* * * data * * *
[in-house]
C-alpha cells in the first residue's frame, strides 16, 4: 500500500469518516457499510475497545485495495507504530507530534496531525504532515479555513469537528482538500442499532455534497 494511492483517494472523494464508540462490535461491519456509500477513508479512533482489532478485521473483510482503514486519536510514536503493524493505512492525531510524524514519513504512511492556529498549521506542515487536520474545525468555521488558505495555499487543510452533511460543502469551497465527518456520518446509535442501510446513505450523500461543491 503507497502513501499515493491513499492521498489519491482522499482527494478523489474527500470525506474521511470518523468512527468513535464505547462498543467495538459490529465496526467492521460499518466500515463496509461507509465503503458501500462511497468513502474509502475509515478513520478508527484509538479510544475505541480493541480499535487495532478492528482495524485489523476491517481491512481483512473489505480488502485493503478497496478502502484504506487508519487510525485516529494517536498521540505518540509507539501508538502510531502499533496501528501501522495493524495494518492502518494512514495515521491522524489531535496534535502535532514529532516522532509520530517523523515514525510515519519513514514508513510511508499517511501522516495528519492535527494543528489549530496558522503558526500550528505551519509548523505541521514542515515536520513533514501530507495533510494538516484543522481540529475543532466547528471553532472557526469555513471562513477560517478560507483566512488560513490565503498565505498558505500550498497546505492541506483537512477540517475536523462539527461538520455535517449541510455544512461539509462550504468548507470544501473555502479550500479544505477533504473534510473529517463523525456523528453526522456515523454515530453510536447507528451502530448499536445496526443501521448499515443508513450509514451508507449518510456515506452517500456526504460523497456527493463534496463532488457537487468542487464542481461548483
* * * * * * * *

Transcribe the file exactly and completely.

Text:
[in-house]
C-alpha cells in the first residue's frame, strides 16, 4: 500500500469518516457499510475497545485495495507504530507530534496531525504532515479555513469537528482538500442499532455534497 494511492483517494472523494464508540462490535461491519456509500477513508479512533482489532478485521473483510482503514486519536510514536503493524493505512492525531510524524514519513504512511492556529498549521506542515487536520474545525468555521488558505495555499487543510452533511460543502469551497465527518456520518446509535442501510446513505450523500461543491 503507497502513501499515493491513499492521498489519491482522499482527494478523489474527500470525506474521511470518523468512527468513535464505547462498543467495538459490529465496526467492521460499518466500515463496509461507509465503503458501500462511497468513502474509502475509515478513520478508527484509538479510544475505541480493541480499535487495532478492528482495524485489523476491517481491512481483512473489505480488502485493503478497496478502502484504506487508519487510525485516529494517536498521540505518540509507539501508538502510531502499533496501528501501522495493524495494518492502518494512514495515521491522524489531535496534535502535532514529532516522532509520530517523523515514525510515519519513514514508513510511508499517511501522516495528519492535527494543528489549530496558522503558526500550528505551519509548523505541521514542515515536520513533514501530507495533510494538516484543522481540529475543532466547528471553532472557526469555513471562513477560517478560507483566512488560513490565503498565505498558505500550498497546505492541506483537512477540517475536523462539527461538520455535517449541510455544512461539509462550504468548507470544501473555502479550500479544505477533504473534510473529517463523525456523528453526522456515523454515530453510536447507528451502530448499536445496526443501521448499515443508513450509514451508507449518510456515506452517500456526504460523497456527493463534496463532488457537487468542487464542481461548483